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Shorter time since inflammatory bowel disease diagnosis in children is associated with lower mental health in parents


Werner, H; Braegger, C; Buehr, P; Koller, R; Nydegger, A; Spalinger, J; Heyland, K; Schibli, S; Landolt, Markus A (2015). Shorter time since inflammatory bowel disease diagnosis in children is associated with lower mental health in parents. Acta Paediatrica, 104(1):e32-e38.

Abstract

AIM This study assessed the mental health of parents of children with inflammatory bowel disease (IBD), compared their mental health with age-matched and gender-matched references and examined parental and child predictors for mental health problems. METHODS A total of 125 mothers and 106 fathers of 125 children with active and inactive IBD from the Swiss IBD multicentre cohort study were included. Parental mental health was assessed by the Symptom Checklist 27 and child behaviour problems by the Strengths and Difficulties Questionnaire. Child medical data were extracted from hospital records. RESULTS While the mothers reported lower mental health, the fathers' mental health was similar, or even better, than in age-matched and gender-matched community controls. In both parents, shorter time since the child's diagnosis was associated with poorer mental health. In addition, the presence of their own IBD diagnosis and child behaviour problems predicted maternal mental health problems. CONCLUSIONS Parents of children with IBD may need professional support when their child is diagnosed, to mitigate distress. This, in turn, may help the child to adjust better to IBD. Particular attention should be paid to mothers who have their own IBD diagnosis and whose children display behaviour problems.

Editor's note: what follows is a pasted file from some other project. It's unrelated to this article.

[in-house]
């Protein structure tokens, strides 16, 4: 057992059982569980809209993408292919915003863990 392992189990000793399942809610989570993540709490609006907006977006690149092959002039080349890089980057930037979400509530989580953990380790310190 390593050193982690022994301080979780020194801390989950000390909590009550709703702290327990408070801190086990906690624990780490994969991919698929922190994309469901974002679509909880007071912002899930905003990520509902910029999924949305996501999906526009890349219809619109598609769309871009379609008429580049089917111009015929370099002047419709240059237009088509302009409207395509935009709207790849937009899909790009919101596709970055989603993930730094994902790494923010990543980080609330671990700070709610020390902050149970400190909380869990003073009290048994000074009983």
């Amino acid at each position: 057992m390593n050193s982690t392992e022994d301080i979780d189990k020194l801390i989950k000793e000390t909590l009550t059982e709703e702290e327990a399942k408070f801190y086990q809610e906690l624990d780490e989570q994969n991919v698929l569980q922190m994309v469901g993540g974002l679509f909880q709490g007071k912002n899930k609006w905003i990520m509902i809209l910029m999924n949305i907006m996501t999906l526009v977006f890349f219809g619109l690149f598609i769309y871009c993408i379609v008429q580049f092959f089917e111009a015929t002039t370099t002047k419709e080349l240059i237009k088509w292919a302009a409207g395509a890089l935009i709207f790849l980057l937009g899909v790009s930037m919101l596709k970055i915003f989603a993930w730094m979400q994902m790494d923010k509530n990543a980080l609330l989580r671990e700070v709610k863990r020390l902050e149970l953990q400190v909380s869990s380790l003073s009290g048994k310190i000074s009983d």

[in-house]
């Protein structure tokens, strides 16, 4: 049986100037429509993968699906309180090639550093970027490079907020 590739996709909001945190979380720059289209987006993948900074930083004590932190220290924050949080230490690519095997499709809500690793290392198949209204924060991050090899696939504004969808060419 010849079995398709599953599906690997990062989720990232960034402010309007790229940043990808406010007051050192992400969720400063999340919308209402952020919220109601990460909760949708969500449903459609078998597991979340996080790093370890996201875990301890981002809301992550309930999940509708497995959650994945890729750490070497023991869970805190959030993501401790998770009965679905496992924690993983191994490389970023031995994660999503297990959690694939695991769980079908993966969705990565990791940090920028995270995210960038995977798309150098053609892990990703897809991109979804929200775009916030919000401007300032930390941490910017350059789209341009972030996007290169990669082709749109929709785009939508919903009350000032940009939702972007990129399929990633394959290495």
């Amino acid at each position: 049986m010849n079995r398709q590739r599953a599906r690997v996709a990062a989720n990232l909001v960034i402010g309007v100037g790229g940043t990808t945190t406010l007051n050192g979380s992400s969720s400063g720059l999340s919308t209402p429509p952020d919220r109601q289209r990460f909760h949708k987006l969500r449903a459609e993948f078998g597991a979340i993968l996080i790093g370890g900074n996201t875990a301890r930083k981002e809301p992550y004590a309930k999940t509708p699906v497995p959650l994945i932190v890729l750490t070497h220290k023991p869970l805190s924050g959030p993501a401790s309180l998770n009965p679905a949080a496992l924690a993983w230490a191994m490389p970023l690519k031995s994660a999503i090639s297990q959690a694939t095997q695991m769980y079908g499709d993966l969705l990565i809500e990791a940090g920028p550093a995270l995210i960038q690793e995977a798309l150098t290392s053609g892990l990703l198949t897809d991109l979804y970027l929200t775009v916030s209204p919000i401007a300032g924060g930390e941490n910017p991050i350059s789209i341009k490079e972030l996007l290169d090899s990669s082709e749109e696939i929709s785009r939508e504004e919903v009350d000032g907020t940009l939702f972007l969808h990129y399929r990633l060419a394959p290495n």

Abstract

AIM This study assessed the mental health of parents of children with inflammatory bowel disease (IBD), compared their mental health with age-matched and gender-matched references and examined parental and child predictors for mental health problems. METHODS A total of 125 mothers and 106 fathers of 125 children with active and inactive IBD from the Swiss IBD multicentre cohort study were included. Parental mental health was assessed by the Symptom Checklist 27 and child behaviour problems by the Strengths and Difficulties Questionnaire. Child medical data were extracted from hospital records. RESULTS While the mothers reported lower mental health, the fathers' mental health was similar, or even better, than in age-matched and gender-matched community controls. In both parents, shorter time since the child's diagnosis was associated with poorer mental health. In addition, the presence of their own IBD diagnosis and child behaviour problems predicted maternal mental health problems. CONCLUSIONS Parents of children with IBD may need professional support when their child is diagnosed, to mitigate distress. This, in turn, may help the child to adjust better to IBD. Particular attention should be paid to mothers who have their own IBD diagnosis and whose children display behaviour problems.

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Item Type:Journal Article, refereed, original work
Communities & Collections:04 Faculty of Medicine > University Children's Hospital Zurich > Medical Clinic
06 Faculty of Arts > Institute of Psychology
Dewey Decimal Classification:610 Medicine & health
Language:English
Date:January 2015
Deposited On:17 Nov 2014 16:58
Last Modified:14 Feb 2018 08:41
Publisher:Wiley-Blackwell Publishing, Inc.
ISSN:0803-5253
OA Status:Closed
Publisher DOI:https://doi.org/10.1111/apa.12781
PubMed ID:25164428

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